This data is part of which completed NVC survey of all dunes in Scotland between 1994 and 1998. There is a series of 8 regional reports that cover the whole coast of Scotland. Each report is split into 3 volumes:
Original survey maps at 1:10000 were also provided. These were later digitised for use in GIS. This data was reclassified in order to map the Annex I habitats and other areas were given a EUNIS code. Coastal environments are very dynamic, so some features may not match background mapping of a later date. It is the best available data.
The Native Woodland Survey of Scotland (NWSS) was carried out by Forestry Commission Scotland from 2006-2013. It mapped all native woodlands of more 0.5 ha and recorded type and condition. Woodland was defined as an area of trees and shrubs which has a canopy cover. A robust and documented method was used to re-classify the qualifying woodlands as Annex I habitats and to give all woodland a EUNIS code.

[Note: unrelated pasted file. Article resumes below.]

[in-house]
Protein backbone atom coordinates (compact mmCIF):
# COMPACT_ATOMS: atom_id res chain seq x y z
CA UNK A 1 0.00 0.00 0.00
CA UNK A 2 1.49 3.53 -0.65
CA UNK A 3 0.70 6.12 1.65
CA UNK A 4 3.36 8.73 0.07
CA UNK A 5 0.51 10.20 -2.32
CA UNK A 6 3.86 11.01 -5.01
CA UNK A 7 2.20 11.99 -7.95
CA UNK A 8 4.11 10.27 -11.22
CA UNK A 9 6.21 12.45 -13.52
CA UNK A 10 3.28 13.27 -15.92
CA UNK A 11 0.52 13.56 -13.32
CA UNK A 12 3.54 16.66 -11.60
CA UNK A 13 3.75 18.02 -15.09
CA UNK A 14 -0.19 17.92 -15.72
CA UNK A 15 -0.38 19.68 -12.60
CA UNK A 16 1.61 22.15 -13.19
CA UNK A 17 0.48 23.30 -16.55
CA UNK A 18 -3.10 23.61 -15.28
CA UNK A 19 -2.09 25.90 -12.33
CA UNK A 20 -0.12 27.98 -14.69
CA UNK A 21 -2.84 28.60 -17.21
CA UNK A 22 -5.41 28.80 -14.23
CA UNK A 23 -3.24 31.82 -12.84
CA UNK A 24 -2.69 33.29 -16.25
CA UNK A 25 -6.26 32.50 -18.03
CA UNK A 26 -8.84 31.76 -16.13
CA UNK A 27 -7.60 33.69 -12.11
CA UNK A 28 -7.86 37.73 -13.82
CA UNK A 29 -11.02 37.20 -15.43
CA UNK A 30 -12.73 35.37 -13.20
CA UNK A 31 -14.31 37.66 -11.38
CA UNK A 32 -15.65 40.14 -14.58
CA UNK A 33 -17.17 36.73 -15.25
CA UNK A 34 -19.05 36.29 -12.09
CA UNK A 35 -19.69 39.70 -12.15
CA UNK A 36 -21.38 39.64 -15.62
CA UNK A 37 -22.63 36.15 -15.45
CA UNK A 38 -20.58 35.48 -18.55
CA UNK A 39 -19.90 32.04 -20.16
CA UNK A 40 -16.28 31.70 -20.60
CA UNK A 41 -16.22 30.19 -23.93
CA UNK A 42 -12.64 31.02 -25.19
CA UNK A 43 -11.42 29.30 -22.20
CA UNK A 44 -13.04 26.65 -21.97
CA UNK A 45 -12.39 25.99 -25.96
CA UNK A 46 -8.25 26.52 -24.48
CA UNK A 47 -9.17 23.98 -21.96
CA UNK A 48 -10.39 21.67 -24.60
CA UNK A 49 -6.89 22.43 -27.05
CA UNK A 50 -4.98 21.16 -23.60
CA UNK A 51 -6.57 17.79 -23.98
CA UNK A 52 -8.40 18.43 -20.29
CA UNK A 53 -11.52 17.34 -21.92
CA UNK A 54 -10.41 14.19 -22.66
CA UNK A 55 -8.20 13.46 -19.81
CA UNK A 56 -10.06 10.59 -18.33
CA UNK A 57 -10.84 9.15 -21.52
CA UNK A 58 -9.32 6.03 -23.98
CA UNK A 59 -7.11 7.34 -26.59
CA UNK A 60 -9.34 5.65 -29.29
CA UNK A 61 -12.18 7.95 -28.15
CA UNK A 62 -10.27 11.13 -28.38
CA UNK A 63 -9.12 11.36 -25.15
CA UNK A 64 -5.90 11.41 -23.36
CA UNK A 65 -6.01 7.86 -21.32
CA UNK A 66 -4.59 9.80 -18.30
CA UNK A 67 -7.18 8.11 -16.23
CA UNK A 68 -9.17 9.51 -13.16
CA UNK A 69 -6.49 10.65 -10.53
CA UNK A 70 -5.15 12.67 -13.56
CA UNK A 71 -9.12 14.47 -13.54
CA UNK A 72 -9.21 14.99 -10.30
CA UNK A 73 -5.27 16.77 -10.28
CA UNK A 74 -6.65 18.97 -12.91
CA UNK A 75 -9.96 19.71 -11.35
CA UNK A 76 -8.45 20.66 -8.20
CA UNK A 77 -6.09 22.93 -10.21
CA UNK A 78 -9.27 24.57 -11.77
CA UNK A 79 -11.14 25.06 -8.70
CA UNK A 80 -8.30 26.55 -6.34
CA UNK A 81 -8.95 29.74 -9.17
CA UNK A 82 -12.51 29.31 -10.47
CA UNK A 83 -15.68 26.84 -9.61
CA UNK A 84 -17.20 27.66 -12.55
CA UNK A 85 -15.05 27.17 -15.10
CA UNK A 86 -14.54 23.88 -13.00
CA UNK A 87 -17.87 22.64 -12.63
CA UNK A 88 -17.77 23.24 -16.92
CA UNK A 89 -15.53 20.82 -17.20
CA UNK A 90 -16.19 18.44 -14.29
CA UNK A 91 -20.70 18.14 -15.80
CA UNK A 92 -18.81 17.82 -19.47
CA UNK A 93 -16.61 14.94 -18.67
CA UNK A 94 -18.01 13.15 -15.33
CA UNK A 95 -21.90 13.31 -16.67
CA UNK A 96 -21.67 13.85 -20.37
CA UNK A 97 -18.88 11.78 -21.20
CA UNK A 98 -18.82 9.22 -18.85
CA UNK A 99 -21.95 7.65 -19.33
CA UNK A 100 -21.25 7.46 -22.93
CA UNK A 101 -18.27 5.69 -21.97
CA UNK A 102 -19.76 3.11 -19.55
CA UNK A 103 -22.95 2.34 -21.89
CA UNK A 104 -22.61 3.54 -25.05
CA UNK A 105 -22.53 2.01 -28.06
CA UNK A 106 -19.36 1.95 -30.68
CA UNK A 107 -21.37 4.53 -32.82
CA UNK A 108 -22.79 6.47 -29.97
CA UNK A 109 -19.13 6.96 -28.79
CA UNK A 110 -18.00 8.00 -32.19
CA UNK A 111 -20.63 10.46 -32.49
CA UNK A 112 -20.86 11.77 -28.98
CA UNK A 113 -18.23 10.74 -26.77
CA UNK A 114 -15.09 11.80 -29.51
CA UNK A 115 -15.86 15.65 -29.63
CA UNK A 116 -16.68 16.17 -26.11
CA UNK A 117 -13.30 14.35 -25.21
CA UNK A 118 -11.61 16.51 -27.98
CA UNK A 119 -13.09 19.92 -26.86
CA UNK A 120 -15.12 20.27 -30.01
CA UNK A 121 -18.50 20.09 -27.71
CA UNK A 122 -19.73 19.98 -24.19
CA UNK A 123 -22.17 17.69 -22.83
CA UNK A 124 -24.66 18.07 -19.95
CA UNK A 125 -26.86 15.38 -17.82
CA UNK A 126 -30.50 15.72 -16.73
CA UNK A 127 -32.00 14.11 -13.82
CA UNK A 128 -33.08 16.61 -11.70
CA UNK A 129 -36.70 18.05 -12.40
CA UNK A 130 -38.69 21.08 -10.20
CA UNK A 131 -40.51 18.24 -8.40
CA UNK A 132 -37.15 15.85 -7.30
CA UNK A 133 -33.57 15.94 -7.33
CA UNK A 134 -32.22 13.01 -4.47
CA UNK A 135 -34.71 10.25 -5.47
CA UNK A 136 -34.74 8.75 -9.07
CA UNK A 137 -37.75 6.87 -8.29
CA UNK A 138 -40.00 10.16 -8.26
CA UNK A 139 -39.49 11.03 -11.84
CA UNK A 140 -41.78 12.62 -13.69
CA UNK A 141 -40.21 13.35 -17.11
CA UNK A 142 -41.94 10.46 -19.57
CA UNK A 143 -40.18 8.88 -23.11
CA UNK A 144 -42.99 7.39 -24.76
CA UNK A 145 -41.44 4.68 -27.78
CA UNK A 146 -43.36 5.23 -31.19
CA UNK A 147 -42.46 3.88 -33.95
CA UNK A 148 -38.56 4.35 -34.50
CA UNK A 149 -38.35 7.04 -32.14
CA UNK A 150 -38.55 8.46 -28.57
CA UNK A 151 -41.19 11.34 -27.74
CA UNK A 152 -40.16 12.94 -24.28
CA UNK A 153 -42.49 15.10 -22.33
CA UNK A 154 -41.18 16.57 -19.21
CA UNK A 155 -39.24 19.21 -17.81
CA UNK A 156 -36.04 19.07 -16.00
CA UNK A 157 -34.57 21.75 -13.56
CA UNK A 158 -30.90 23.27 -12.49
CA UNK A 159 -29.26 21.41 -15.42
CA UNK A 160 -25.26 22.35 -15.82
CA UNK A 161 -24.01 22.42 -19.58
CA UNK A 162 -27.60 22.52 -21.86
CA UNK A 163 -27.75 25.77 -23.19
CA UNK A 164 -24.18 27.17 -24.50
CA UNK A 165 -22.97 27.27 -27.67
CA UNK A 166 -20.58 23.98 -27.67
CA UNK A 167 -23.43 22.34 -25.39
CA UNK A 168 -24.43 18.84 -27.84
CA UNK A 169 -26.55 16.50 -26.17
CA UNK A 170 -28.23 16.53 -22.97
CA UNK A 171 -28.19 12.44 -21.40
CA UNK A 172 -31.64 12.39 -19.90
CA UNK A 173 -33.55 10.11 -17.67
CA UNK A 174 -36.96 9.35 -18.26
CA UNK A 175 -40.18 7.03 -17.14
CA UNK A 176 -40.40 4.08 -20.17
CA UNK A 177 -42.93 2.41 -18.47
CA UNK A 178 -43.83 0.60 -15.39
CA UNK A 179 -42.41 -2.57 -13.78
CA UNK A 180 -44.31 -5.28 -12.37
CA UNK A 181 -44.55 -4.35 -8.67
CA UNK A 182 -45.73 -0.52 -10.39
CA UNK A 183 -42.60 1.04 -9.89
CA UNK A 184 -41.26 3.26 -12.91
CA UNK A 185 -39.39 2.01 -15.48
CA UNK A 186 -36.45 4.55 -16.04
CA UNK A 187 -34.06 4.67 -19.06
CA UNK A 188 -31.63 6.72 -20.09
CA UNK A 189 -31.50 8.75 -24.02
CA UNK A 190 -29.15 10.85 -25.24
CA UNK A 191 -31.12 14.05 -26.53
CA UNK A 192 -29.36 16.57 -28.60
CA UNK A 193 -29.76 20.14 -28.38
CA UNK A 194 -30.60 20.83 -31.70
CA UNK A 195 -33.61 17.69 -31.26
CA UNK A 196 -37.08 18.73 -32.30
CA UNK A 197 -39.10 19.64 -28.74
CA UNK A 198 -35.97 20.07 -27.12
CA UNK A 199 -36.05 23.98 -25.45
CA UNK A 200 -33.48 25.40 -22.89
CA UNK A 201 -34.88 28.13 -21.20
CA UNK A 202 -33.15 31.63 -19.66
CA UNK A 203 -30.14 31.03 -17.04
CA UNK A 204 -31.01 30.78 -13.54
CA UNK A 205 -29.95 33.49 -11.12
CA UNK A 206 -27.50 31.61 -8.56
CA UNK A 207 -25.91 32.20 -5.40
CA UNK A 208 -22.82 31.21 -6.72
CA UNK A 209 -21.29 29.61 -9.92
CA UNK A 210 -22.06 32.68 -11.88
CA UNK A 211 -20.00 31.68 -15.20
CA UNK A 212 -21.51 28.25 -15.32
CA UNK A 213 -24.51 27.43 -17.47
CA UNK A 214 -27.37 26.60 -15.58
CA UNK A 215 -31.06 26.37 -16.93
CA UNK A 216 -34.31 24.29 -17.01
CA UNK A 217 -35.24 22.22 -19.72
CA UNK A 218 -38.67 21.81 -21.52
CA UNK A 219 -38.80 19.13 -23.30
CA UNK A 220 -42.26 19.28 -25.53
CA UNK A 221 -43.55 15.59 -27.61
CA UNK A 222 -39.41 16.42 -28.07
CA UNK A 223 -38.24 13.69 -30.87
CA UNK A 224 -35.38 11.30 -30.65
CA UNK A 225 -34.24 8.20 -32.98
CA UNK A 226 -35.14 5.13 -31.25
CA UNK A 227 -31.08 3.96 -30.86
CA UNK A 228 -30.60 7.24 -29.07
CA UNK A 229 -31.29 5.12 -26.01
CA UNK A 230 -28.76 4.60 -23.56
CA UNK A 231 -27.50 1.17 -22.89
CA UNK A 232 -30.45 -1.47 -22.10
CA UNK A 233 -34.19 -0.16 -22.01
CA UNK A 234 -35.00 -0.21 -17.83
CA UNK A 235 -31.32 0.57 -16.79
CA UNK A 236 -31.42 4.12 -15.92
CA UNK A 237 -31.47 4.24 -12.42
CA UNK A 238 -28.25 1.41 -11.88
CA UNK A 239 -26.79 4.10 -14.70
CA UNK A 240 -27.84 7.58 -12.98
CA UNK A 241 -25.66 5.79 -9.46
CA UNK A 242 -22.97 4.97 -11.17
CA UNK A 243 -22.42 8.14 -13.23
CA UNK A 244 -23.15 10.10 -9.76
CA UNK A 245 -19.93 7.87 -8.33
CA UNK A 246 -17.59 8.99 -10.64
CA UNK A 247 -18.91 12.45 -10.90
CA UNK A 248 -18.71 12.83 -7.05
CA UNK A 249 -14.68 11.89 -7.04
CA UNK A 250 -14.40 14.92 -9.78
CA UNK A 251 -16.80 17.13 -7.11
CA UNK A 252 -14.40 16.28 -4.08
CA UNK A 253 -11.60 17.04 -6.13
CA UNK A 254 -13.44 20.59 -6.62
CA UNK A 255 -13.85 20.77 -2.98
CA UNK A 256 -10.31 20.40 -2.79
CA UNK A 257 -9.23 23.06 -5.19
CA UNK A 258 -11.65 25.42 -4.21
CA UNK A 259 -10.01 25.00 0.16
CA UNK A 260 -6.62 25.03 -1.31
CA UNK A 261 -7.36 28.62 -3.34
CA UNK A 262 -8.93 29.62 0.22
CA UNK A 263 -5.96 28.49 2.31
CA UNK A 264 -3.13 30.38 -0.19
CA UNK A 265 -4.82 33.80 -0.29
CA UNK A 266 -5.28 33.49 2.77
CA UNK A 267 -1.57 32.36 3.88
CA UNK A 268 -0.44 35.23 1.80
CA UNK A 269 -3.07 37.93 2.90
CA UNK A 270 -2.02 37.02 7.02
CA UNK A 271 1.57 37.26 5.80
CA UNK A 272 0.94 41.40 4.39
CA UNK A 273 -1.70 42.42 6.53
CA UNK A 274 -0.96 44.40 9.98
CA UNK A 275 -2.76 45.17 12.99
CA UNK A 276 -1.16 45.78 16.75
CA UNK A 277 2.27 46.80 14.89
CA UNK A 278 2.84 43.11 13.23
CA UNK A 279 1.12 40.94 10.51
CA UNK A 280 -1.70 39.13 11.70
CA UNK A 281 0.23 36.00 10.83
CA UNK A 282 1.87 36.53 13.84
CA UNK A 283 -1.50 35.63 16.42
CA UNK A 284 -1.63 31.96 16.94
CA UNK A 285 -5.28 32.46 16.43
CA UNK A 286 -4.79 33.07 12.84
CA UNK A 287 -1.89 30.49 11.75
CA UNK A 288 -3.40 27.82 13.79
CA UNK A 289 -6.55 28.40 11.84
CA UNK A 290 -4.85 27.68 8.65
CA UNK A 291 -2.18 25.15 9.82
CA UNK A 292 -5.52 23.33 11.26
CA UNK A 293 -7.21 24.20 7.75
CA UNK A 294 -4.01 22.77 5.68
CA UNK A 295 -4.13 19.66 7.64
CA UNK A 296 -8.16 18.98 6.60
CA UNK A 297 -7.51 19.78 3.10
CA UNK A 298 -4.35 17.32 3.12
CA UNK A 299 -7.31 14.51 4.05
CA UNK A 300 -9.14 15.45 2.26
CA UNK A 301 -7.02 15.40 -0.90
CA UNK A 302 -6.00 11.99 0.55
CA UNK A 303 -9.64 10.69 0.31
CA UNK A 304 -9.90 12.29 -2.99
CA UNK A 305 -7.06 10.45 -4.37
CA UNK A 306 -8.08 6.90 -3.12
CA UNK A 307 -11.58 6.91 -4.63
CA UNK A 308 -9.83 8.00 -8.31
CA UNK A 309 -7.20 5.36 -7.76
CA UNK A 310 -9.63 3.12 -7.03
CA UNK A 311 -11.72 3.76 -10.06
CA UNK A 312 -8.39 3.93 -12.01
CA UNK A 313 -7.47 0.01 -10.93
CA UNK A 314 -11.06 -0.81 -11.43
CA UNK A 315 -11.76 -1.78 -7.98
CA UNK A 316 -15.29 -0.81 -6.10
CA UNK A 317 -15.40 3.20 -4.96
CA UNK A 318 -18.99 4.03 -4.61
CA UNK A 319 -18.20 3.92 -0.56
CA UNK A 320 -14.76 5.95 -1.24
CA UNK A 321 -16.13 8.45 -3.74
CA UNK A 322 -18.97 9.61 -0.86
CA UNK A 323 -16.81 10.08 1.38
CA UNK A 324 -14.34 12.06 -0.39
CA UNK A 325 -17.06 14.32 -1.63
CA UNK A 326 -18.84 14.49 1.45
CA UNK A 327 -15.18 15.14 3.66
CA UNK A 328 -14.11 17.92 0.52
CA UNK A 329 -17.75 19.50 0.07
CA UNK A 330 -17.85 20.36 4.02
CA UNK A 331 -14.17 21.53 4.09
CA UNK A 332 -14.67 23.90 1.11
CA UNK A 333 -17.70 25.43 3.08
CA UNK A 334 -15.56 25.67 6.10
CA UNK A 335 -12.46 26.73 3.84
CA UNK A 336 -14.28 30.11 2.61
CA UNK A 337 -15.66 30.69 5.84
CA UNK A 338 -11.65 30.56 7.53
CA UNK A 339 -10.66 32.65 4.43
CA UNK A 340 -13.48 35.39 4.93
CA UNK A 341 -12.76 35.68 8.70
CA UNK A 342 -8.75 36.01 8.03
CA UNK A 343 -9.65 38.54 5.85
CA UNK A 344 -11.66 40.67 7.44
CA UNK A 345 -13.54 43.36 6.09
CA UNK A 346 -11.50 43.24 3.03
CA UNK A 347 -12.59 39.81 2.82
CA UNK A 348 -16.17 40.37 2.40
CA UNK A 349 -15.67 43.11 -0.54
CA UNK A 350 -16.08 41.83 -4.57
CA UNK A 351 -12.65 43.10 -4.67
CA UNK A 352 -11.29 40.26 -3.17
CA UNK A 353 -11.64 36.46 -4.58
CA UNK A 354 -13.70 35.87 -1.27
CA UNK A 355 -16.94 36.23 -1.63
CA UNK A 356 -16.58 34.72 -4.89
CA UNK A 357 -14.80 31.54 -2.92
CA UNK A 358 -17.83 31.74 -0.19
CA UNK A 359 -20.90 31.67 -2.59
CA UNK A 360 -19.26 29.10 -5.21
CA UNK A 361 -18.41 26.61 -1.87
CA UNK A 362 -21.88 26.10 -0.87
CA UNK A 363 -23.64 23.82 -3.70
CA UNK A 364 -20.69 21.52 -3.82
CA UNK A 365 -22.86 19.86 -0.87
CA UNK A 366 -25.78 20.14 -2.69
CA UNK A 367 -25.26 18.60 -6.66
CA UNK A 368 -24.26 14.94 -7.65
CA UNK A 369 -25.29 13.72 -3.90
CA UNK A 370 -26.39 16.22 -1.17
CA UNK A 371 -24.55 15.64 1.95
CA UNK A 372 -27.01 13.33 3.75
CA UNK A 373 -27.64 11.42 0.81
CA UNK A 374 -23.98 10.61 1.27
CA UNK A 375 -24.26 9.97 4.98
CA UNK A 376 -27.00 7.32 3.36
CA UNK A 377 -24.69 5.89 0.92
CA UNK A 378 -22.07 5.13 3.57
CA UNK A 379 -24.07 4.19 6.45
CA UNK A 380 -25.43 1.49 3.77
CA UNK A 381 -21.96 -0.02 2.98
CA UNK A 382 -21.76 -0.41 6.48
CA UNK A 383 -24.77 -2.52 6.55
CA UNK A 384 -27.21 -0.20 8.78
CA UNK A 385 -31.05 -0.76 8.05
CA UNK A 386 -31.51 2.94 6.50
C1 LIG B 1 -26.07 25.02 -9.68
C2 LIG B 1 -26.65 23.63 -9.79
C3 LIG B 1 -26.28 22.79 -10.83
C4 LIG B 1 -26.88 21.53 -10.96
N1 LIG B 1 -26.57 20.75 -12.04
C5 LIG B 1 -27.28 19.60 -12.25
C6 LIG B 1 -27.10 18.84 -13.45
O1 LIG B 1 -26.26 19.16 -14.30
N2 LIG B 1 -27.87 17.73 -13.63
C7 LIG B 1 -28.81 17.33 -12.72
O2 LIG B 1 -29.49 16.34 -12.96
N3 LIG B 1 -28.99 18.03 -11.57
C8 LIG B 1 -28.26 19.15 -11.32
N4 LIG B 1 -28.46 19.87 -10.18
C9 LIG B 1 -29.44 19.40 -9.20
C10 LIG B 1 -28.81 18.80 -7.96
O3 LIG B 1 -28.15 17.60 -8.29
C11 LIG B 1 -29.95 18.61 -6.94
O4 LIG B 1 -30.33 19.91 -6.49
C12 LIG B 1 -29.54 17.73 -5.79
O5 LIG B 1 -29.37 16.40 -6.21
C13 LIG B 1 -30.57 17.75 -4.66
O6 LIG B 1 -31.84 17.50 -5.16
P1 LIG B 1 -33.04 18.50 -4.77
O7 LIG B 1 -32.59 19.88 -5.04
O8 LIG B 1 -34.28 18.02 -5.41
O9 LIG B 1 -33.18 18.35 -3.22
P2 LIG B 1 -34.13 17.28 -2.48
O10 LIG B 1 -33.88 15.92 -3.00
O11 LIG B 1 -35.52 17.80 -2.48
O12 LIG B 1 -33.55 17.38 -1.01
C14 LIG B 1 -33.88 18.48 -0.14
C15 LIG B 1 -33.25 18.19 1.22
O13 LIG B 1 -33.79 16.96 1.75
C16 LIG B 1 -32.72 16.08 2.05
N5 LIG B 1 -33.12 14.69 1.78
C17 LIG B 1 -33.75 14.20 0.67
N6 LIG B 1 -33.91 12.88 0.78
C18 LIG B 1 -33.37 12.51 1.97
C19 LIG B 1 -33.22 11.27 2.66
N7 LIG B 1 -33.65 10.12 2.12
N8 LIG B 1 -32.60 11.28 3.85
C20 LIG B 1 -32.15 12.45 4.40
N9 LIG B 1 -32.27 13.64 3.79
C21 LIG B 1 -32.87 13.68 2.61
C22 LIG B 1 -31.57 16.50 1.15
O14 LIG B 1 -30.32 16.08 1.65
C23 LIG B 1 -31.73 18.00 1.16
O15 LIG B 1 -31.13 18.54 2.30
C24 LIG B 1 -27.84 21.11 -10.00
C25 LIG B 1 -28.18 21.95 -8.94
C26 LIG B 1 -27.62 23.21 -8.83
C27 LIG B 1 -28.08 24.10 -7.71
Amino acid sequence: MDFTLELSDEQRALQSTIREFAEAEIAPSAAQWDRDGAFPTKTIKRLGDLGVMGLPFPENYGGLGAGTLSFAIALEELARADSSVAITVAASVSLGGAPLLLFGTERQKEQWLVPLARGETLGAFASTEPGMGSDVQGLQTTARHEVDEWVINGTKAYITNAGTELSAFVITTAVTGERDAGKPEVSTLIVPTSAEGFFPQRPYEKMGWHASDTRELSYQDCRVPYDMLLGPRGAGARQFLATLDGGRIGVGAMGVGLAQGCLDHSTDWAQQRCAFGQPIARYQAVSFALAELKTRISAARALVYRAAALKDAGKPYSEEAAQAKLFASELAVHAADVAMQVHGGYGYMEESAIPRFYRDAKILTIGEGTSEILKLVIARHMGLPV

National Vegetation Classification (NVC) site surveys exist for sites, usually protected areas. They were done for a variety of site management purposes using the National Vegetation Classification and can vary greatly in terms of methodology and scope. This information has been re-classified to map the Annex I habitats. NVC codes that are not Annex I habitats have been re-classified to EUNIS. This process is supported by Scottish Natural Heritage's commissioned report 766: Manual of terrestrial EUNIS habitats in Scotland and a conversion table for each survey. Work is on-going to remove the overlaps in this data.